Every once in a while I get the opportunity to completely immerse myself in one of my client's problems. This time, it was at an IT strategy offsite where a senior director of IT asked me one simple question: "How can we use information technology to help our company open up new streams of revenue?" I found the question refreshing, mainly because nine out of ten CIOs I talk to these days ask the opposite: "how can IT reduce costs?"
Fortunately for me, this client had invited lots of smart people from business and IT and outside experts into the room for two days to explore the revenue question. Challenges familiar to most life sciences companies got folks in the room in the first place: patent expiration foretold eroding profit margins for their blockbuster drugs, and expansion into emerging markets was an avenue for growth, yet one fraught with complexity and uncertain returns.
So this group's charter was to think digital.
Taking inspiration from morning TED talks, four working teams presented ideas for revenue opportunities created by emerging technologies in tech markets like mobile, big data, security, and consumer experiences. The teams cited creative ideas — like algorithms that use public data sources to reduce production forecast variance and improve distribution allocations; modern IT security models, pioneered in financial services, that would enable them to cut the time it takes to on-ramp a new manufacturing partner from months to weeks; company-owned data that could be sold or licensed and made available through public APIs to third parties; and many more.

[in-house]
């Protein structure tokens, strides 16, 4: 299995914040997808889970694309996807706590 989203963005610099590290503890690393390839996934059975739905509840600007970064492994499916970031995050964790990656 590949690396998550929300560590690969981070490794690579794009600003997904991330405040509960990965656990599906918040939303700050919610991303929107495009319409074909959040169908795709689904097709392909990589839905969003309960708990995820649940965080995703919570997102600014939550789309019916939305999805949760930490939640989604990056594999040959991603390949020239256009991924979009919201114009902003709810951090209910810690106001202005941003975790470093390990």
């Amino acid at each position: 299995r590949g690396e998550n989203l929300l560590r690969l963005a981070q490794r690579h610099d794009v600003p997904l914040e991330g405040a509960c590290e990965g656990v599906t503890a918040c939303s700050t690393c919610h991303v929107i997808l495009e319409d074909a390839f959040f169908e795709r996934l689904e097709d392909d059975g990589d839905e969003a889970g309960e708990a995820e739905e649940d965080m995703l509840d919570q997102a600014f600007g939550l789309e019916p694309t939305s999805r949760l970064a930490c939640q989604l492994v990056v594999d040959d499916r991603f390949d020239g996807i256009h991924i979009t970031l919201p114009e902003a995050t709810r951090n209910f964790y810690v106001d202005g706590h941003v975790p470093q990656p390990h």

The teams shared inspiring ideas that were big enough and bold enough to at least warrant further investigation.
I’ll refrain here from my urge to inject cynicism upon hearing the US government wants to take a more user-friendly and efficient approach to serving its citizens online.
Instead, we’ll applaud United States Chief Technology Officer Todd Park, who just appointed the first class of Presidential Innovation Fellows. These 18 hand-picked, private-sector leaders will spend the next six months in Washington working on five impactful digital projects. Their mandate: to help better connect US citizens to government information, data, and services, all part of the Digital Government Strategy unveiled in May.
Embracing new ideas and technology to solve real problems and deliver winning customer experience management (CXM) strategies is separating winners from losers in business, so why not government? Thinking holistically from the point of view of your customers is at the center of Forrester’s new book, Outside In: The Power of Putting Customers at the Center of Your Business, by my colleagues Harley Manning and Kerry Bodine.
Each of the Fellows’ projects is compelling. You can read more about them here. (Follow the Feds’ innovation on Twitter at #digitalgov and #innovategov.)
Every day our clients flood us with inquiries on what to do about mobile and social software and smartphone and tablet adoption—not just as it pertains to their customers but to their employees too. Many firms seem to be scrambling to develop their mobile application strategy, spinning up new teams or working with outside agencies in a rush to introduce their own “killer app” or deploy some mobile capability on their CRM platforms. Smartphones and tablets are just the beginning of an explosion of digital touchpoints we will use to engage with each other, commercial enterprises, and public sector institutions. Gaming platforms, smart TVs, goggles, “magical mirrors”—there’s no end in sight.